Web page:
This constant ranking along the spectrum of good to bad is a bit of misplaced attention. You can think of it as a sort of junk food for the mind…
The hardest of sciences, physics, says there is no way to absolutely determine anything, that the very act of observation changes the situation. That the universe is more like Silly Putty than Legos.
Where do you go to learn good questions? What school teaches the art of asking? How do you wander just far enough off your map of the world to see with fresh eyes?
Just because we “know” something does not mean we understand. What’s more, thinking we know something usually disconnects our sense of inquisitiveness and attention. It’s easy to file it away in the know-it-all, “already have this handled” corner of the mind. We stop paying attention and go blind to new or contradictory information.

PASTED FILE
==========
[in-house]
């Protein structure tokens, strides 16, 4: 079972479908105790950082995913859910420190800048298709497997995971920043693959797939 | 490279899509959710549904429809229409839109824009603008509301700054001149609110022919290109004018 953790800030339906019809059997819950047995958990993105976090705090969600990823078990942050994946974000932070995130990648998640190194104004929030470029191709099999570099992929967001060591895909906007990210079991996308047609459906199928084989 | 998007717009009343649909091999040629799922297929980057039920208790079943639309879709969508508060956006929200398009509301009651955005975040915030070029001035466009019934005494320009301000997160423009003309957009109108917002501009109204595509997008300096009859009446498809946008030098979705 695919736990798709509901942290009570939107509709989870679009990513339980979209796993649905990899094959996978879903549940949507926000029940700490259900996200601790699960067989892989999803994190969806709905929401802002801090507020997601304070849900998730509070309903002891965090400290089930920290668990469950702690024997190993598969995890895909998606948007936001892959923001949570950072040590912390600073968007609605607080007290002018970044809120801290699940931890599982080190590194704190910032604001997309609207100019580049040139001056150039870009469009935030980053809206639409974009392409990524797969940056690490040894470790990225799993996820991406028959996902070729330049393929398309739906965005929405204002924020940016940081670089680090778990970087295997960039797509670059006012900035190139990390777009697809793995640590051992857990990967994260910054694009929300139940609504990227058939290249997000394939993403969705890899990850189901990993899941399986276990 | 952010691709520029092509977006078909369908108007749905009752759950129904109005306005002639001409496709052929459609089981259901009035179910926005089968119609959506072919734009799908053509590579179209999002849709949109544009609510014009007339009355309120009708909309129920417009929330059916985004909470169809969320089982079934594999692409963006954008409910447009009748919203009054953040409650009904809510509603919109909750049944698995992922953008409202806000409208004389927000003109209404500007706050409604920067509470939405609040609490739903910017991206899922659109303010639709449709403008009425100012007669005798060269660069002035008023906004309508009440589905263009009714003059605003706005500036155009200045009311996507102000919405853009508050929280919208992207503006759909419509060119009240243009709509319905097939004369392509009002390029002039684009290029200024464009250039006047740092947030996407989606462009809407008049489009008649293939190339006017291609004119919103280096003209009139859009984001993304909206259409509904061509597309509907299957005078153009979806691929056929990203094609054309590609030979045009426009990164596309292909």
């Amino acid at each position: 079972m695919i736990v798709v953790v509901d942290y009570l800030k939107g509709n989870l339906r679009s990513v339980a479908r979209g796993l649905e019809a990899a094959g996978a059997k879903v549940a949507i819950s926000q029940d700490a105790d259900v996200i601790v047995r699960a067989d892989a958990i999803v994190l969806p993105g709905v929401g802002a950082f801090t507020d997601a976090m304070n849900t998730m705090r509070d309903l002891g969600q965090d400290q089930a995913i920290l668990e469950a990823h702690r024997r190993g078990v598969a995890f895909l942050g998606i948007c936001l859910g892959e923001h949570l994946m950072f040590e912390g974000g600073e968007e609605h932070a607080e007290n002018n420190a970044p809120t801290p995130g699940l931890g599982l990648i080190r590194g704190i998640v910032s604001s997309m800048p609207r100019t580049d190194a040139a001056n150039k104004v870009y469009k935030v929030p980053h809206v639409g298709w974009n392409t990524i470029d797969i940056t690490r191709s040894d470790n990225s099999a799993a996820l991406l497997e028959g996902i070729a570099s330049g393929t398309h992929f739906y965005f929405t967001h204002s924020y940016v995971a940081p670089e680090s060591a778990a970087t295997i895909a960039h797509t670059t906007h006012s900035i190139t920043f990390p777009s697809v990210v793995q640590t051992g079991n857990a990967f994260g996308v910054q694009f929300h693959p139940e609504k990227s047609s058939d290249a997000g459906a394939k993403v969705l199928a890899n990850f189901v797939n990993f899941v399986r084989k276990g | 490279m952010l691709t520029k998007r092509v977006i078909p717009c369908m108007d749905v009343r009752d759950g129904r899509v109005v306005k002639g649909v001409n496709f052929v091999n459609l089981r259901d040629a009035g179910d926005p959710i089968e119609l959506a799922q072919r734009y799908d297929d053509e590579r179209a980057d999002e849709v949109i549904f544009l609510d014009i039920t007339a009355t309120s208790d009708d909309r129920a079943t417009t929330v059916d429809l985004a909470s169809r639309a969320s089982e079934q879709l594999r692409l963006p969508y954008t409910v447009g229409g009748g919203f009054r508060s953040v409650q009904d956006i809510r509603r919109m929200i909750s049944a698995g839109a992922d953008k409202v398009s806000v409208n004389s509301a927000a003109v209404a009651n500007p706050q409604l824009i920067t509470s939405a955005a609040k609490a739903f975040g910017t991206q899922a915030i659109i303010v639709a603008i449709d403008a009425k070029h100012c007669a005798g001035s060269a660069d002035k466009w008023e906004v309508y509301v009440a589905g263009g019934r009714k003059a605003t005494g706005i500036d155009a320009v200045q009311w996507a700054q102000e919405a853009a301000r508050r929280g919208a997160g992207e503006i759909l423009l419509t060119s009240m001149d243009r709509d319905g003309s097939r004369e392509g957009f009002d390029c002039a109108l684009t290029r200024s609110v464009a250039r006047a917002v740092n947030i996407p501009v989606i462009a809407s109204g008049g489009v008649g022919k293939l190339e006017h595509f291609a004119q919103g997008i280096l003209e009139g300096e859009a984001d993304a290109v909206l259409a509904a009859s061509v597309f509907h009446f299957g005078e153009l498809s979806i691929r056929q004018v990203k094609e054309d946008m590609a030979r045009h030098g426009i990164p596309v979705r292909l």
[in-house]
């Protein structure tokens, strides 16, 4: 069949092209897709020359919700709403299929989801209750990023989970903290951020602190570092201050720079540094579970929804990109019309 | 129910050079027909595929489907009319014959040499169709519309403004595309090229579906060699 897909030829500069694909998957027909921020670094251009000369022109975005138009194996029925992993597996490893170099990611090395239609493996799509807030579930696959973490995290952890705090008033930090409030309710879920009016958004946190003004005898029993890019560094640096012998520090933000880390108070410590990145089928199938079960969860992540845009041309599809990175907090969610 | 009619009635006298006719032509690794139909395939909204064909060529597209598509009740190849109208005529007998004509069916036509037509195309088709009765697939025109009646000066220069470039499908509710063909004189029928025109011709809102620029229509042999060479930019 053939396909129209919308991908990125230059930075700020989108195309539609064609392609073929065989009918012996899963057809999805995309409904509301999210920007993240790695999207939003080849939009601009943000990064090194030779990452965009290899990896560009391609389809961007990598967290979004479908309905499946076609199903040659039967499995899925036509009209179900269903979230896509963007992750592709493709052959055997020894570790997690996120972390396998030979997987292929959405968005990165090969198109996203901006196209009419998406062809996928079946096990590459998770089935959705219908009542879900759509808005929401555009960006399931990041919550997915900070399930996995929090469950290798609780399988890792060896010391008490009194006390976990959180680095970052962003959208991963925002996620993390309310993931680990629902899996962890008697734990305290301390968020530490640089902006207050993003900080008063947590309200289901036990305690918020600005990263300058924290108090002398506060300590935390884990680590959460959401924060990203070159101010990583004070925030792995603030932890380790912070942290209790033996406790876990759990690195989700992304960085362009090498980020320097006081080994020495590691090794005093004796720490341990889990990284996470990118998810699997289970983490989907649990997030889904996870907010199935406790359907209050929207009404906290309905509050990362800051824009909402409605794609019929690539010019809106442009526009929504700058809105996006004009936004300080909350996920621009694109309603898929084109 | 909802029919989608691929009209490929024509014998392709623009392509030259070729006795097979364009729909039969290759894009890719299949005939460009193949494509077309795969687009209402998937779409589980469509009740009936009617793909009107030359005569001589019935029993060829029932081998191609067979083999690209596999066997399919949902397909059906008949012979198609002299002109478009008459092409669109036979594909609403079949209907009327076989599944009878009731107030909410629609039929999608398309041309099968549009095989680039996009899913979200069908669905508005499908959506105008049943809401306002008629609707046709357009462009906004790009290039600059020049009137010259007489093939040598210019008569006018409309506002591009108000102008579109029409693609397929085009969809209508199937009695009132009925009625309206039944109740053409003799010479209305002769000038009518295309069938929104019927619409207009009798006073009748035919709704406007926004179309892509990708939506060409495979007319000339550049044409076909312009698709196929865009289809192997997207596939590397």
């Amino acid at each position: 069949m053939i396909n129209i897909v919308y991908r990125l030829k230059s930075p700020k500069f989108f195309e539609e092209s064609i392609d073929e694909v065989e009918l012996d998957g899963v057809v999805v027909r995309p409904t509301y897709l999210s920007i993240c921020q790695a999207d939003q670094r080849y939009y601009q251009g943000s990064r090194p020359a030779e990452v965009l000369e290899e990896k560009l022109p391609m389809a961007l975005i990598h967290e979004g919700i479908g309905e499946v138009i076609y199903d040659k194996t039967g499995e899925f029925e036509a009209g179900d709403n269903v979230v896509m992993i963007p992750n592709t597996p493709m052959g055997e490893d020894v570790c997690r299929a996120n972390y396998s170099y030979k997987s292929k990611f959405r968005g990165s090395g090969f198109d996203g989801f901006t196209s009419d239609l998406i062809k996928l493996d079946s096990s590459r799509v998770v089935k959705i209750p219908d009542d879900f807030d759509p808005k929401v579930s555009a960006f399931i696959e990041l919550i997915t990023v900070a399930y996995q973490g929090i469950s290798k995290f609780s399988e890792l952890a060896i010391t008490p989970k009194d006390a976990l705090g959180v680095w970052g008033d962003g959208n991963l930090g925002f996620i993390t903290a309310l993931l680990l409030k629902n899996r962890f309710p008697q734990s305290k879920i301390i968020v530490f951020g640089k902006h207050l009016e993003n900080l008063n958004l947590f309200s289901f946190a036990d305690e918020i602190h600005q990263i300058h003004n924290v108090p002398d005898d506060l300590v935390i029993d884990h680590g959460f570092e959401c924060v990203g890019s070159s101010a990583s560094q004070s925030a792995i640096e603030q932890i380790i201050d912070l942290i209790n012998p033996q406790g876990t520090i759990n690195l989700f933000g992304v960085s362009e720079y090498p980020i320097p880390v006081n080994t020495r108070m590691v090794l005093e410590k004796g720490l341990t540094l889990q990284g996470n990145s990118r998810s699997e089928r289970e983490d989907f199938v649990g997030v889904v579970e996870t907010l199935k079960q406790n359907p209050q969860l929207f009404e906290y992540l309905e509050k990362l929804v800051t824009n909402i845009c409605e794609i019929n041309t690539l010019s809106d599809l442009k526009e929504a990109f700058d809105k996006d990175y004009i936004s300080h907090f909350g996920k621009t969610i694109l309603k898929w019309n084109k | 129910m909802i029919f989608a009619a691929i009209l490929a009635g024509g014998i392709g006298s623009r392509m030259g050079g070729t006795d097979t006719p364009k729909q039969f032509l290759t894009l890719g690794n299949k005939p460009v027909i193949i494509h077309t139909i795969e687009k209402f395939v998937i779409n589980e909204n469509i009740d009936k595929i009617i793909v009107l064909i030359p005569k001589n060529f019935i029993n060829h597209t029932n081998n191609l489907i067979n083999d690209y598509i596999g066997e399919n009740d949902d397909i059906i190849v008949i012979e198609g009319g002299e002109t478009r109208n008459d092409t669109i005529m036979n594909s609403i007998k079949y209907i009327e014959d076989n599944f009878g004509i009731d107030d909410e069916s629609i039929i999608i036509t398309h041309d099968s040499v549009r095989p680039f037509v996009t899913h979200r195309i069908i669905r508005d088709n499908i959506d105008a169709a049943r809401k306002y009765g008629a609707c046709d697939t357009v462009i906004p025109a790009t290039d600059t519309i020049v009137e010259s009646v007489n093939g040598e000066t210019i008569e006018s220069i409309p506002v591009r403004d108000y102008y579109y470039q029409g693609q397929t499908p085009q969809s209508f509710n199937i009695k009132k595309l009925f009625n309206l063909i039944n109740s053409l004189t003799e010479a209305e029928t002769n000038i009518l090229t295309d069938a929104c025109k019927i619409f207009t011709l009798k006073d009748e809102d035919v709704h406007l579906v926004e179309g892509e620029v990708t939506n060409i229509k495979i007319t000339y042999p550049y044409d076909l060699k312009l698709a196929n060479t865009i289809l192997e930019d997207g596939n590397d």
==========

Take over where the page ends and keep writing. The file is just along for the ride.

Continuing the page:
At some point in the course of Western culture we decided that the mind and the body were two different things that had little to do with each other. Some put the blame on Rene Descartes. I suspect, as is often the case, that it’s not the fault of a solitary individual, but rather a collective groundswell of perception and thought that became attributed to one person.
In any case, somehow our culture has fallen for the notion that mind and body are two separate expressions of life.